There is no greater fear for a parent than the loss of a child to certain horrifying circumstances, such as death or the thought of someone kidnapping their child and doing vile things to them. The plot of director Lenny Abrahamson's 2015 moving film, Room, takes that rather basic premise and extends it into something much more harrowing, but ultimately inspiring. Based on the acclaimed novel by Emma Donoghue, the film will take hold of you emotionally, once you get past the intensity of the story.
It centers on the seventh year of capitivity of Joy (Brie Larson), a woman who had been kidnapped and held prisoner in a shed by a man she calls "Old Nick." Worst of all, she has a five-year-old son named Jack (Jacob Tremblay), whom she had with Old Nick. They are confined in a very small space they call "Room," where they have only access to the basic things of life, but not much else. The first half of the film is Joy and Jack's terrible ordeal as they try to hatch a plan to escape. During this time Joy teaches Jack about the world outside, and what it will bring him if they should eventually escape. In this case, she has a very tough time dealing with their increasingly dangerous situation while trying to take care of Jack. However, the plan they come up with does work in an intense sequence that should keep the audience of the very edge of their seat.
The second half of the film centers on their recovery and trying to readjust to life on the outside, which proves to be quite a challenge at first. Joy is reunited with her now divorced parents, while Jack figures out how to cope with his new surroundings and meeting his grandparents for the first time. Eventually they both come to terms with themselves and their new lives, while becoming closer in the process.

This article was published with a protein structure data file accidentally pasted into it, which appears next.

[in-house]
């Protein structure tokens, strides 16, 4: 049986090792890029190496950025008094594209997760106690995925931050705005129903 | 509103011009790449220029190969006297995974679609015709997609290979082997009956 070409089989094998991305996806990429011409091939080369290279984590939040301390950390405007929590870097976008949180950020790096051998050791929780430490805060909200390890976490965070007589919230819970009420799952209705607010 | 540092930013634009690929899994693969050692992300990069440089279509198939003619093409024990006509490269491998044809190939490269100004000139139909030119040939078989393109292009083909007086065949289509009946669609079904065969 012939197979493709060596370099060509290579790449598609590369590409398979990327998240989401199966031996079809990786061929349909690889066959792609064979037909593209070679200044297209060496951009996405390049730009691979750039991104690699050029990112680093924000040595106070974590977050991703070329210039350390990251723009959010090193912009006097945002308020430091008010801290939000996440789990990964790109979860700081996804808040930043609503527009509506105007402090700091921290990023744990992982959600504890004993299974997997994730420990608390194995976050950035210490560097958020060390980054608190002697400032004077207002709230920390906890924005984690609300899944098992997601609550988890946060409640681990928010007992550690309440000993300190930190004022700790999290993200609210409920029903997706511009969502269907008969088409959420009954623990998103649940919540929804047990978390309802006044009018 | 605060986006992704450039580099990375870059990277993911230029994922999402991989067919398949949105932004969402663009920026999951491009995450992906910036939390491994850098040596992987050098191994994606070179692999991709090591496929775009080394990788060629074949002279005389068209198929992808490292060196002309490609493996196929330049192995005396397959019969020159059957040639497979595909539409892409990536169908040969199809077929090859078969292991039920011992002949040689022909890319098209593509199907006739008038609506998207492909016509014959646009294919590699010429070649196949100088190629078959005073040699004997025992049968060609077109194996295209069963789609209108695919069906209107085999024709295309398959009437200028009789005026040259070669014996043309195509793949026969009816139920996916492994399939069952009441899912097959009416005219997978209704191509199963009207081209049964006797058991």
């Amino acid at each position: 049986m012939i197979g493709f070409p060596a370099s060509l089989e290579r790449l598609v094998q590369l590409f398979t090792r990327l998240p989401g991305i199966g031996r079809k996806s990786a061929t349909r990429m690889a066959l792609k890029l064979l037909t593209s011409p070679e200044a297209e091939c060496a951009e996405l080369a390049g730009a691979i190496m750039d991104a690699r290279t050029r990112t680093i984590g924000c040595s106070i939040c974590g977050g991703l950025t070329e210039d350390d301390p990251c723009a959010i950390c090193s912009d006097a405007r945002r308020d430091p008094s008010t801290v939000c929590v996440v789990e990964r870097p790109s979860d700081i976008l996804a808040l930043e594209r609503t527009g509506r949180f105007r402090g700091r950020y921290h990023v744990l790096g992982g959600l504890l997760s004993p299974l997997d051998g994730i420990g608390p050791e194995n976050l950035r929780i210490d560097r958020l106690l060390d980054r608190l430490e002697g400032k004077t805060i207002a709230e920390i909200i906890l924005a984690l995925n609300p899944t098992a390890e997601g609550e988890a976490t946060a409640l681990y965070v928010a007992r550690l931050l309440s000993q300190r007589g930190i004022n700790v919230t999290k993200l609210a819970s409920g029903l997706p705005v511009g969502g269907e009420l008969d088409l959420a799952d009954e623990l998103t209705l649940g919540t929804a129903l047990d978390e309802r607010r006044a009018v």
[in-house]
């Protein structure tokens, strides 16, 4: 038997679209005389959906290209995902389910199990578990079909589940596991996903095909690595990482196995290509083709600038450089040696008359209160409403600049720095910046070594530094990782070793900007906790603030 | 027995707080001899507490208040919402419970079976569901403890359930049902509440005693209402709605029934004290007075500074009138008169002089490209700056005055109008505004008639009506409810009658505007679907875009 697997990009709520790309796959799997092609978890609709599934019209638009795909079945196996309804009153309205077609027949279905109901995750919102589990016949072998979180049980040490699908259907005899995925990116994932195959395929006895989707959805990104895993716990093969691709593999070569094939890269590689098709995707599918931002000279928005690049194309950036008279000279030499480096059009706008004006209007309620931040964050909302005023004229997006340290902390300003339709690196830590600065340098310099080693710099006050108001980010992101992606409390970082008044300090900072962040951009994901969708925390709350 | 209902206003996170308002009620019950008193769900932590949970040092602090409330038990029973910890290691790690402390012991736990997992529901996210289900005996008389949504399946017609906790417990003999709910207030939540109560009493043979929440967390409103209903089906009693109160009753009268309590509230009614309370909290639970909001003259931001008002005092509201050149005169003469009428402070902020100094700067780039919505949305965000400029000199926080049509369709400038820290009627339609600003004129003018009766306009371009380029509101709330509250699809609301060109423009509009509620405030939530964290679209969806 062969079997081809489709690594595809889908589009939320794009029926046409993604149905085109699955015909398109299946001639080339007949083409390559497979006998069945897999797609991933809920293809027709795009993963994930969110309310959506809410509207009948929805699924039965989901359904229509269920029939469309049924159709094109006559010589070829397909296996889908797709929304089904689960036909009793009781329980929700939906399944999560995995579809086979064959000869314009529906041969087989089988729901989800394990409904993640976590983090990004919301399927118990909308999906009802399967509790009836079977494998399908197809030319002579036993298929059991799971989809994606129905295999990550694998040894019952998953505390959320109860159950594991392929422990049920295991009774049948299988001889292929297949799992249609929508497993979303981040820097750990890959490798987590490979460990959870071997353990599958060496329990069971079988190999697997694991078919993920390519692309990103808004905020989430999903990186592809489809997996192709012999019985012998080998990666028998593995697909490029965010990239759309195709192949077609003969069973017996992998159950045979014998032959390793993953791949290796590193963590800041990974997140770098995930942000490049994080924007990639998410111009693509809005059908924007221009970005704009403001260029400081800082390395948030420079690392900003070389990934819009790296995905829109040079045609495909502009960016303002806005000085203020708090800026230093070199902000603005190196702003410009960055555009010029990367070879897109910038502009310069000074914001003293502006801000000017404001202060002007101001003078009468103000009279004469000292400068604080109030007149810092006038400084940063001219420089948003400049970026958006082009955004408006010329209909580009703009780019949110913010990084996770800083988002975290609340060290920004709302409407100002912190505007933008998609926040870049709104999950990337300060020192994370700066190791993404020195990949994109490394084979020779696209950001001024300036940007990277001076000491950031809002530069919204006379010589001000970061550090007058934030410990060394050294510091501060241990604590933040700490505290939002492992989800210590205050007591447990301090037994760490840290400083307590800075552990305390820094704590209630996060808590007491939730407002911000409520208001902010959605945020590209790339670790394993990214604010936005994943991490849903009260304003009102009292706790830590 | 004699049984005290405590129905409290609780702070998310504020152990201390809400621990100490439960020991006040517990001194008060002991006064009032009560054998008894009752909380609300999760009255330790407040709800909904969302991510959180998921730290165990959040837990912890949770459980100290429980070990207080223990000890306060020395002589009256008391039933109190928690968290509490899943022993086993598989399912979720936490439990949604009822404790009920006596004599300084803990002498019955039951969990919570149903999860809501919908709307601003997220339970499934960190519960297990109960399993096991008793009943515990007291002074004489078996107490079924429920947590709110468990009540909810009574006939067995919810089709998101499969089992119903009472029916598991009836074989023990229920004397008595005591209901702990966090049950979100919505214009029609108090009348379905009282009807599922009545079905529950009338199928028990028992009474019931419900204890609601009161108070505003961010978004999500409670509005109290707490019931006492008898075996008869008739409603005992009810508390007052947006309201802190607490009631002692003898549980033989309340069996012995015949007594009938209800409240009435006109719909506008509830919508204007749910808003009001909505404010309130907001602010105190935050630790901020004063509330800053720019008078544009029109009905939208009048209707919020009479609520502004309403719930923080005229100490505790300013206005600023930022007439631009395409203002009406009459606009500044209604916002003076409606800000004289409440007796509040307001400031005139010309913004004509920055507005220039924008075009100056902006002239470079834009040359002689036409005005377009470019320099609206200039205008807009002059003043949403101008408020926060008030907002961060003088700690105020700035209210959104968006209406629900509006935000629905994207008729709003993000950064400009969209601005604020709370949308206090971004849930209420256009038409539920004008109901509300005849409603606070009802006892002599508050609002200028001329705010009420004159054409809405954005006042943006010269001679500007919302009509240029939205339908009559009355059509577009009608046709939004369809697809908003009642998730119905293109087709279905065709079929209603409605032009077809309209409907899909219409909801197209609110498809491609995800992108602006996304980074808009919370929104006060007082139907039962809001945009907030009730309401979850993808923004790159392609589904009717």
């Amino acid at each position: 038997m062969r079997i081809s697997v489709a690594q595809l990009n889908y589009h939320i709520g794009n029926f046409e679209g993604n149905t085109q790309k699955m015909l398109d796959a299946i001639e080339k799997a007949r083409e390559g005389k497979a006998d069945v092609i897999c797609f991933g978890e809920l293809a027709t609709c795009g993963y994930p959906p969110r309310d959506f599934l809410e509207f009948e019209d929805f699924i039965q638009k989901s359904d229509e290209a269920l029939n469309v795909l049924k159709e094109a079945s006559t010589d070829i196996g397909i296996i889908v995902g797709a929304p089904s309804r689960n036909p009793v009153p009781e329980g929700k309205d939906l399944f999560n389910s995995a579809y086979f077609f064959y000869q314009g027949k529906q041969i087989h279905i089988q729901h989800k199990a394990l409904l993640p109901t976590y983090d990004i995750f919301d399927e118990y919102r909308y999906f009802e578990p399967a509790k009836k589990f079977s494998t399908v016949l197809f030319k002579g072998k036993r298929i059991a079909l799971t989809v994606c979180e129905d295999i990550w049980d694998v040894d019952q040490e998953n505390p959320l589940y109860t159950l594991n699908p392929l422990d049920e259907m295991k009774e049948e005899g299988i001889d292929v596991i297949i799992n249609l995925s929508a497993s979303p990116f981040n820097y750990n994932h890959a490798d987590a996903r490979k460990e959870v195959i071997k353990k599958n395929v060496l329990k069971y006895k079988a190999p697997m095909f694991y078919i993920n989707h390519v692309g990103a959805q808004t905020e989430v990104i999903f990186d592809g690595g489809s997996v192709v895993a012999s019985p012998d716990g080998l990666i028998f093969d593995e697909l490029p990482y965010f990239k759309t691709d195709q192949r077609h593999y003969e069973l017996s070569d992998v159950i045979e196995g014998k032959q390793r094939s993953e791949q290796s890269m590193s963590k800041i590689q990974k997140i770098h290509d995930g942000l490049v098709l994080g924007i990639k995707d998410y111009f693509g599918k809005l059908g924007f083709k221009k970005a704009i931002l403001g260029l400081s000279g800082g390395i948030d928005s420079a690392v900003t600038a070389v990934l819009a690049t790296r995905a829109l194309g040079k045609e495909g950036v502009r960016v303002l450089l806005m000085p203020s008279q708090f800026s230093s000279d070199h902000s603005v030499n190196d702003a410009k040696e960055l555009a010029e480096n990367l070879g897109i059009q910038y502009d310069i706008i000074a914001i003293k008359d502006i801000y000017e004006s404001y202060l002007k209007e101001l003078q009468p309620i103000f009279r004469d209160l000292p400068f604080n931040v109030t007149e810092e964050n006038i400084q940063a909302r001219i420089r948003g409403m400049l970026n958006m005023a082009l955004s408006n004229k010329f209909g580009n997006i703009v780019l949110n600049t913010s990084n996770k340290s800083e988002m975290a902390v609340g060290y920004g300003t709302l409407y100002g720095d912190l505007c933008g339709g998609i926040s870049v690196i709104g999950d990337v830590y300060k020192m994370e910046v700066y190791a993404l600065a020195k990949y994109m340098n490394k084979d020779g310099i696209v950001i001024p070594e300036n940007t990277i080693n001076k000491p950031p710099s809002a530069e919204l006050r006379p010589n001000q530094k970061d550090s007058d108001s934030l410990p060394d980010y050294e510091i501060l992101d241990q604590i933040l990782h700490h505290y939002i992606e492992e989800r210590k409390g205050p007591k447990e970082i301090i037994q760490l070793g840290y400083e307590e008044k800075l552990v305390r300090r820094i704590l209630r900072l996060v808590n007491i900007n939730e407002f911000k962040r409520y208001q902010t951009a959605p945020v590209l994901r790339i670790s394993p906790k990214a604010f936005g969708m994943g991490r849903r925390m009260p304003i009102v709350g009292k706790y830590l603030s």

Every second of this film just grabs you and never lets go until the closing credits; it is just a wonderful and poignant movie. Brie Larson's spectacular performance helped her win the Oscar, but the real revelation is the astounding Jacob Tremblay, whose journey throughout the film takes involves the viewer in his plight and eventual freedom. It is a performance of a lifetime and he should have been nominated. Joan Allen and William H. Macy give amazing supporting performances as the grandparents, whose complexity knows no limits. She welcomes Jack with open arms, while he can't quite bring himself to face his new grandson, especially since his father is Old Nick.
Although the film has the basic plot aforementioned in the beginning of this review, it never trends into those pesky cliches that can easily ruin the essence of a film like this. In terms of film adaptations of best-selling novels, this ranks right up there with classics such as To Kill A Mockingbird and The Sweet Hereafter. Those and Room are perfect examples of how novels should be adapted: with respect and skill.
There are only four special features: audio commentary with Abrahamson, cinematographer Danny Cohen, editor Nathan Nugent and production designer Ethan Tobman; Making Room: a short documentary with some decent interviews; 11 X 11: a short featurette that focuses on the meaning of the room where the first half of the film takes place; and Recreating Room: a short piece on the original 10 x 10 room set for the L.A. screening. Lastly, there are a few trailers at the beginning of the disc including those for The End of the Tour, The Spectacular Now, and Amy.
To end this review, I'll tell this much, if you decide to skip this film, you're going to miss out on an excellent film, one that should that stand the test of time with its powerful performances, terrific script, and especially its truthful message of if you find the strength within yourself, you will eventually find your journey to freedom.